This month marks the fifth anniversary of the law that created the only financial regulatory agency with a mandate to put the interests of consumers first. Since it opened its doors in July 2011, the Consumer Financial Protection Bureau has begun to bring badly needed rules of fair play to mortgages, debit cards and other areas of the financial marketplace, while delivering some $10.1 billion in refunds and restitution to more than 14 million consumers cheated by financial companies big and small.
Now the Bureau has taken the first steps toward issuing rules that could end abuses in payday, car-title, and other high-cost, debt-trap consumer loans – loans that have had devastating effects on countless Wisconsin families. Unfortunately for the citizens of Idaho, however, Senator Crapo appears to be lining up with the payday lenders and the big banks in their ceaseless efforts to block regulation and undermine the Consumer Bureau’s effectiveness.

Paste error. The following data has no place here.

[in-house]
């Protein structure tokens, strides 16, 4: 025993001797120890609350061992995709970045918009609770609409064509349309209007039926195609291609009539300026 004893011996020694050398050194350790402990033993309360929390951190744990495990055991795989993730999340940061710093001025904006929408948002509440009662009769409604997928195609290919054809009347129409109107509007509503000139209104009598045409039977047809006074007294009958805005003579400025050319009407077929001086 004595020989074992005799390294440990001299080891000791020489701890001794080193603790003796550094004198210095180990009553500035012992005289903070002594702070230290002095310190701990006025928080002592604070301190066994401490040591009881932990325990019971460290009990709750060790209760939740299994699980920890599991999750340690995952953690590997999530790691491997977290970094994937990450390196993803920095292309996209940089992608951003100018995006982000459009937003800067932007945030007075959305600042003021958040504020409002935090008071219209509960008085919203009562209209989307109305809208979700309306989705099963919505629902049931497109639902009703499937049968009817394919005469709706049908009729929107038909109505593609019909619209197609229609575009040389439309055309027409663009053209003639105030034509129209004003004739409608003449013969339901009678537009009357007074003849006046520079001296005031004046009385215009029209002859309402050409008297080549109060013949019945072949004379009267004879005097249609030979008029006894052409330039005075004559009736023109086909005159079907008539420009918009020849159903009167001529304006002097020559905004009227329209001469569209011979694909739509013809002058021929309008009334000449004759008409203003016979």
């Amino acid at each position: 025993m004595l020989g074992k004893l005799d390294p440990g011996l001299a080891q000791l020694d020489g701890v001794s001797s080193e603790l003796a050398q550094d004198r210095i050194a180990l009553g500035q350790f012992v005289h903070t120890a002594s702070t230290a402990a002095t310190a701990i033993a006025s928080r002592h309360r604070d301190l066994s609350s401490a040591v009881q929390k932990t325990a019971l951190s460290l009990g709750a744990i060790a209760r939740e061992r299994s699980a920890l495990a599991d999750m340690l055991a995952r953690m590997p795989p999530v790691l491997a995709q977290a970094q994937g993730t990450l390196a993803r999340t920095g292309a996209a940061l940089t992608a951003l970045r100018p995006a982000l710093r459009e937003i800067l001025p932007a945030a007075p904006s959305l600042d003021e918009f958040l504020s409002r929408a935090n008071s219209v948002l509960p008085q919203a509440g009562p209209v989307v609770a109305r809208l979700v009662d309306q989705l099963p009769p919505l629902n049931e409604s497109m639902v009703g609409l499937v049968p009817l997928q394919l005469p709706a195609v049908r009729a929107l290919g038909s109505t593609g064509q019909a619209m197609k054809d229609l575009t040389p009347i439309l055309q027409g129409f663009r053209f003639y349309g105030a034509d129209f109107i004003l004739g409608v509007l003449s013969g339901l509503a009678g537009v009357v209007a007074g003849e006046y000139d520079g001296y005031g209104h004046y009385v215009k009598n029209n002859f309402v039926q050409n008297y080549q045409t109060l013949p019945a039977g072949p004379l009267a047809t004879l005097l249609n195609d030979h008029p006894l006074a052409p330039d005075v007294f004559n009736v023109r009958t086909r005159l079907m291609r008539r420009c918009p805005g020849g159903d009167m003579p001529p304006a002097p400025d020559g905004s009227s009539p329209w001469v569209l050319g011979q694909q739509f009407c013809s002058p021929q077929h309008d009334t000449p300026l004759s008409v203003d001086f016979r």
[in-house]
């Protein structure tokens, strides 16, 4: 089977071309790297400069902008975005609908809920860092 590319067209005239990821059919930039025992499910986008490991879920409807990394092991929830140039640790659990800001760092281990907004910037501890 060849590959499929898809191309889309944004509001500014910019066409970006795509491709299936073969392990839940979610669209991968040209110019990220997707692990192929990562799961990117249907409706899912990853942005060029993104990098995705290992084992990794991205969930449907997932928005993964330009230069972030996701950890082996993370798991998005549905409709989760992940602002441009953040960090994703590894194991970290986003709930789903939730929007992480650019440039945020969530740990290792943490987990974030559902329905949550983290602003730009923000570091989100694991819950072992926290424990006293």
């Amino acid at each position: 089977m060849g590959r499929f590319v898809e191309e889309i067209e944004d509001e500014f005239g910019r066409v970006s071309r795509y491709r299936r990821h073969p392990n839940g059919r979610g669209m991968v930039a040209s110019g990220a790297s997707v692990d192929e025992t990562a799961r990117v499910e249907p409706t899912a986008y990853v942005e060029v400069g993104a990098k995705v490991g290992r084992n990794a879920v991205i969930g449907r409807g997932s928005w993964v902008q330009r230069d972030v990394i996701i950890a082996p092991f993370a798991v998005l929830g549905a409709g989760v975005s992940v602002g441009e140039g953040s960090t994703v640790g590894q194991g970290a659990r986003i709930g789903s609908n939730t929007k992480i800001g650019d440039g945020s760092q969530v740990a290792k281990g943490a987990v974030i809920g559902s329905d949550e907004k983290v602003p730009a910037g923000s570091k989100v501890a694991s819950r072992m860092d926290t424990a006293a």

Senator Crapo has voted for bills and amendments designed to curtail the CFPB’s funding and authority and roll back financial reform. In addition, he ranks among the top thirty House recipients of payday-industry campaign contributions, with $37,500 coming in during the last election cycle.
A new survey confirms once again that most voters – including majorities of Democrats, Independents and Republicans – believe there should be more, not less, government oversight of financial companies. Nearly nine out of ten voters say that small-dollar lenders should have to make sure a loan is affordable in light of a customer’s income and expenses. Continue reading